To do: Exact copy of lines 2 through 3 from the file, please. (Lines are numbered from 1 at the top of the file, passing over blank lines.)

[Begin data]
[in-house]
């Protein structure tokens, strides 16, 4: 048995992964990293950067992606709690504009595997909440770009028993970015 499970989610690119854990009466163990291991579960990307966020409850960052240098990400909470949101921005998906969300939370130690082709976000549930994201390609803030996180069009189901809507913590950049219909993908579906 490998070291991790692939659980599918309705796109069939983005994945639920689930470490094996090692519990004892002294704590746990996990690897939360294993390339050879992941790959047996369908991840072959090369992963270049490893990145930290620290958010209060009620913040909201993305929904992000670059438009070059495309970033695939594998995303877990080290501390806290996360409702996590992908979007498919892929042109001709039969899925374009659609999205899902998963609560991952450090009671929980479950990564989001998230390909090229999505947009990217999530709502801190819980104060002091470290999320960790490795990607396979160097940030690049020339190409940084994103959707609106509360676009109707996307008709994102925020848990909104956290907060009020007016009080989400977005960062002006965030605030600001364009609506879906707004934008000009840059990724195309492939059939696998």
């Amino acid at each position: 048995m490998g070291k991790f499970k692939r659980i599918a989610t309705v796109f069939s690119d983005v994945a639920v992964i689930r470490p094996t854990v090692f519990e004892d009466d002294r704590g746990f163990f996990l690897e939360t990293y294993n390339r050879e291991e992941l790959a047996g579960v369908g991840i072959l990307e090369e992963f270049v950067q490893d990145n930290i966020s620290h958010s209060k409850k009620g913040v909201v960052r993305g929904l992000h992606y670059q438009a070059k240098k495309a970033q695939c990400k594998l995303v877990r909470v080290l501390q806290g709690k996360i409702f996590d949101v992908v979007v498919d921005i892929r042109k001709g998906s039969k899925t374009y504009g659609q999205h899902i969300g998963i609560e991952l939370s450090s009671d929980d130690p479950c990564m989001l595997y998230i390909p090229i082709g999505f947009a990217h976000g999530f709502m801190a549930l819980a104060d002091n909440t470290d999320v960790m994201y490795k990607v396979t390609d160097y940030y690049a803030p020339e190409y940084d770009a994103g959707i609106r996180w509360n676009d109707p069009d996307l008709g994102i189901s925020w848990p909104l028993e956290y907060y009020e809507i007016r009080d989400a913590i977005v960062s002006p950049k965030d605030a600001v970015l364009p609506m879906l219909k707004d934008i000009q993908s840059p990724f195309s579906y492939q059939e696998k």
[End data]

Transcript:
């Protein structure tokens, strides 16, 4: 048995992964990293950067992606709690504009595997909440770009028993970015 499970989610690119854990009466163990291991579960990307966020409850960052240098990400909470949101921005998906969300939370130690082709976000549930994201390609803030996180069009189901809507913590950049219909993908579906 490998070291991790692939659980599918309705796109069939983005994945639920689930470490094996090692519990004892002294704590746990996990690897939360294993390339050879992941790959047996369908991840072959090369992963270049490893990145930290620290958010209060009620913040909201993305929904992000670059438009070059495309970033695939594998995303877990080290501390806290996360409702996590992908979007498919892929042109001709039969899925374009659609999205899902998963609560991952450090009671929980479950990564989001998230390909090229999505947009990217999530709502801190819980104060002091470290999320960790490795990607396979160097940030690049020339190409940084994103959707609106509360676009109707996307008709994102925020848990909104956290907060009020007016009080989400977005960062002006965030605030600001364009609506879906707004934008000009840059990724195309492939059939696998």
């Amino acid at each position: 048995m490998g070291k991790f499970k692939r659980i599918a989610t309705v796109f069939s690119d983005v994945a639920v992964i689930r470490p094996t854990v090692f519990e004892d009466d002294r704590g746990f163990f996990l690897e939360t990293y294993n390339r050879e291991e992941l790959a047996g579960v369908g991840i072959l990307e090369e992963f270049v950067q490893d990145n930290i966020s620290h958010s209060k409850k009620g913040v909201v960052r993305g929904l992000h992606y670059q438009a070059k240098k495309a970033q695939c990400k594998l995303v877990r909470v080290l501390q806290g709690k996360i409702f996590d949101v992908v979007v498919d921005i892929r042109k001709g998906s039969k899925t374009y504009g659609q999205h899902i969300g998963i609560e991952l939370s450090s009671d929980d130690p479950c990564m989001l595997y998230i390909p090229i082709g999505f947009a990217h976000g999530f709502m801190a549930l819980a104060d002091n909440t470290d999320v960790m994201y490795k990607v396979t390609d160097y940030y690049a803030p020339e190409y940084d770009a994103g959707i609106r996180w509360n676009d109707p069009d996307l008709g994102i189901s925020w848990p909104l028993e956290y907060y009020e809507i007016r009080d989400a913590i977005v960062s002006p950049k965030d605030a600001v970015l364009p609506m879906l219909k707004d934008i000009q993908s840059p990724f195309s579906y492939q059939e696998k």